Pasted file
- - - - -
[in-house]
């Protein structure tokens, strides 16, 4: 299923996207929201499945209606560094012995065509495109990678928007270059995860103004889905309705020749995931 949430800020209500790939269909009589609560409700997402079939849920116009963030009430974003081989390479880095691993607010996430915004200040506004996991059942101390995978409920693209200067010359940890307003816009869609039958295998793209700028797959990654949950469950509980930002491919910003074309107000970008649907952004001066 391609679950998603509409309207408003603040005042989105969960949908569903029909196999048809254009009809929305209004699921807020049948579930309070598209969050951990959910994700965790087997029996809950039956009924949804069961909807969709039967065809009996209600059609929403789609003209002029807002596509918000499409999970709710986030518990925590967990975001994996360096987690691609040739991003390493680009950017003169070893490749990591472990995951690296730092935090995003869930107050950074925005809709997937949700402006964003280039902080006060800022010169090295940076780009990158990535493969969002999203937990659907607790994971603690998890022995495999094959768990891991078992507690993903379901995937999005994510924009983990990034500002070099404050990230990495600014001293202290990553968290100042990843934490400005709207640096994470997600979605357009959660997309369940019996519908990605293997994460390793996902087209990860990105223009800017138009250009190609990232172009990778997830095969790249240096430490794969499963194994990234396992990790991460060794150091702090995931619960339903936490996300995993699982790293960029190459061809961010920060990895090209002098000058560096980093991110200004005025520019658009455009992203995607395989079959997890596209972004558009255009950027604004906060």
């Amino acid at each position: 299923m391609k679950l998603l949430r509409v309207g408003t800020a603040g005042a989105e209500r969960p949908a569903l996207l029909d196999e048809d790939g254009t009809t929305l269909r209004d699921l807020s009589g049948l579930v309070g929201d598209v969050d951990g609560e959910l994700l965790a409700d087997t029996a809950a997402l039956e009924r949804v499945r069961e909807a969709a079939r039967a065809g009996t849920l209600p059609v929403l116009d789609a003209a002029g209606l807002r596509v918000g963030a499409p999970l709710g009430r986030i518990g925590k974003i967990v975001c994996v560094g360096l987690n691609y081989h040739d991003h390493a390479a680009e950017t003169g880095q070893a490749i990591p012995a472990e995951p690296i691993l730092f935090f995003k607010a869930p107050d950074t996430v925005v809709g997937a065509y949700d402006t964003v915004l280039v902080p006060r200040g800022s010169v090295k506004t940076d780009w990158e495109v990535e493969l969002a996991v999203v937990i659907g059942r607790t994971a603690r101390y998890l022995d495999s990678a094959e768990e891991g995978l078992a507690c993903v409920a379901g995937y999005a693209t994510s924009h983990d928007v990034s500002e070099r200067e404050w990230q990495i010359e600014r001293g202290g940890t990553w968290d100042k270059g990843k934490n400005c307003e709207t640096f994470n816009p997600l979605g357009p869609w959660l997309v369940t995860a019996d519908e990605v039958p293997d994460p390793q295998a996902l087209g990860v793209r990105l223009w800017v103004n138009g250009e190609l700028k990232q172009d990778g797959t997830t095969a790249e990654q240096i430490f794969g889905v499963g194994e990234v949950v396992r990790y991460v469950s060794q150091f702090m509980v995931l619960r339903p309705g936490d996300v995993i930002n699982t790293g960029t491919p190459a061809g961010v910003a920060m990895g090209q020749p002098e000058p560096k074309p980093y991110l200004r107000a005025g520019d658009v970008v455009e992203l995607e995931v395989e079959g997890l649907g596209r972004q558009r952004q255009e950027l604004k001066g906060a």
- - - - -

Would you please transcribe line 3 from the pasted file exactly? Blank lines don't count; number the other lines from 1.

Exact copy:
């Amino acid at each position: 299923m391609k679950l998603l949430r509409v309207g408003t800020a603040g005042a989105e209500r969960p949908a569903l996207l029909d196999e048809d790939g254009t009809t929305l269909r209004d699921l807020s009589g049948l579930v309070g929201d598209v969050d951990g609560e959910l994700l965790a409700d087997t029996a809950a997402l039956e009924r949804v499945r069961e909807a969709a079939r039967a065809g009996t849920l209600p059609v929403l116009d789609a003209a002029g209606l807002r596509v918000g963030a499409p999970l709710g009430r986030i518990g925590k974003i967990v975001c994996v560094g360096l987690n691609y081989h040739d991003h390493a390479a680009e950017t003169g880095q070893a490749i990591p012995a472990e995951p690296i691993l730092f935090f995003k607010a869930p107050d950074t996430v925005v809709g997937a065509y949700d402006t964003v915004l280039v902080p006060r200040g800022s010169v090295k506004t940076d780009w990158e495109v990535e493969l969002a996991v999203v937990i659907g059942r607790t994971a603690r101390y998890l022995d495999s990678a094959e768990e891991g995978l078992a507690c993903v409920a379901g995937y999005a693209t994510s924009h983990d928007v990034s500002e070099r200067e404050w990230q990495i010359e600014r001293g202290g940890t990553w968290d100042k270059g990843k934490n400005c307003e709207t640096f994470n816009p997600l979605g357009p869609w959660l997309v369940t995860a019996d519908e990605v039958p293997d994460p390793q295998a996902l087209g990860v793209r990105l223009w800017v103004n138009g250009e190609l700028k990232q172009d990778g797959t997830t095969a790249e990654q240096i430490f794969g889905v499963g194994e990234v949950v396992r990790y991460v469950s060794q150091f702090m509980v995931l619960r339903p309705g936490d996300v995993i930002n699982t790293g960029t491919p190459a061809g961010v910003a920060m990895g090209q020749p002098e000058p560096k074309p980093y991110l200004r107000a005025g520019d658009v970008v455009e992203l995607e995931v395989e079959g997890l649907g596209r972004q558009r952004q255009e950027l604004k001066g906060a």